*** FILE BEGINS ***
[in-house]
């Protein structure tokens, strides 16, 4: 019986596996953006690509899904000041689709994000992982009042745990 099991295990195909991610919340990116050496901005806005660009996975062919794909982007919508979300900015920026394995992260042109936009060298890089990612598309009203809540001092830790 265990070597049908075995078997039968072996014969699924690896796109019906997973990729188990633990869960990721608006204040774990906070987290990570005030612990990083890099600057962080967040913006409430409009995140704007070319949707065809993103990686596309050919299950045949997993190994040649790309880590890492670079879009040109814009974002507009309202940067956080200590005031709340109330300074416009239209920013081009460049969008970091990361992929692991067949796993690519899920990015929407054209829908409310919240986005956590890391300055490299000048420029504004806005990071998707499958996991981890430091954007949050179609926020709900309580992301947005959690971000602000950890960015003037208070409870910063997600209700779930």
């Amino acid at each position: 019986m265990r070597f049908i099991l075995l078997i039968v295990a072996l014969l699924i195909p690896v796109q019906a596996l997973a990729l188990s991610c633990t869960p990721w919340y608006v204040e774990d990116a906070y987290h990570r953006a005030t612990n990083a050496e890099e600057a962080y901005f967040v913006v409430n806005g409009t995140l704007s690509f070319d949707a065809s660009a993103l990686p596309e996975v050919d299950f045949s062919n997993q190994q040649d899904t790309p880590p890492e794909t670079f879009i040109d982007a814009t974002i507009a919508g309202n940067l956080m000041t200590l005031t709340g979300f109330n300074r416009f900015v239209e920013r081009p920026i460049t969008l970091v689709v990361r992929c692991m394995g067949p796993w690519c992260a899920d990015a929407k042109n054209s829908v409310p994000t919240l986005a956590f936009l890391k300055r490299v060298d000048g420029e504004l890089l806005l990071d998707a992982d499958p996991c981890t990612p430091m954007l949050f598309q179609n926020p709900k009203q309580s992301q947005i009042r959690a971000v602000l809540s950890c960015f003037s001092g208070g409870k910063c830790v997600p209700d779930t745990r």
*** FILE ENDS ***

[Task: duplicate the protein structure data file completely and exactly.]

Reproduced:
[in-house]
């Protein structure tokens, strides 16, 4: 019986596996953006690509899904000041689709994000992982009042745990 099991295990195909991610919340990116050496901005806005660009996975062919794909982007919508979300900015920026394995992260042109936009060298890089990612598309009203809540001092830790 265990070597049908075995078997039968072996014969699924690896796109019906997973990729188990633990869960990721608006204040774990906070987290990570005030612990990083890099600057962080967040913006409430409009995140704007070319949707065809993103990686596309050919299950045949997993190994040649790309880590890492670079879009040109814009974002507009309202940067956080200590005031709340109330300074416009239209920013081009460049969008970091990361992929692991067949796993690519899920990015929407054209829908409310919240986005956590890391300055490299000048420029504004806005990071998707499958996991981890430091954007949050179609926020709900309580992301947005959690971000602000950890960015003037208070409870910063997600209700779930």
């Amino acid at each position: 019986m265990r070597f049908i099991l075995l078997i039968v295990a072996l014969l699924i195909p690896v796109q019906a596996l997973a990729l188990s991610c633990t869960p990721w919340y608006v204040e774990d990116a906070y987290h990570r953006a005030t612990n990083a050496e890099e600057a962080y901005f967040v913006v409430n806005g409009t995140l704007s690509f070319d949707a065809s660009a993103l990686p596309e996975v050919d299950f045949s062919n997993q190994q040649d899904t790309p880590p890492e794909t670079f879009i040109d982007a814009t974002i507009a919508g309202n940067l956080m000041t200590l005031t709340g979300f109330n300074r416009f900015v239209e920013r081009p920026i460049t969008l970091v689709v990361r992929c692991m394995g067949p796993w690519c992260a899920d990015a929407k042109n054209s829908v409310p994000t919240l986005a956590f936009l890391k300055r490299v060298d000048g420029e504004l890089l806005l990071d998707a992982d499958p996991c981890t990612p430091m954007l949050f598309q179609n926020p709900k009203q309580s992301q947005i009042r959690a971000v602000l809540s950890c960015f003037s001092g208070g409870k910063c830790v997600p209700d779930t745990r």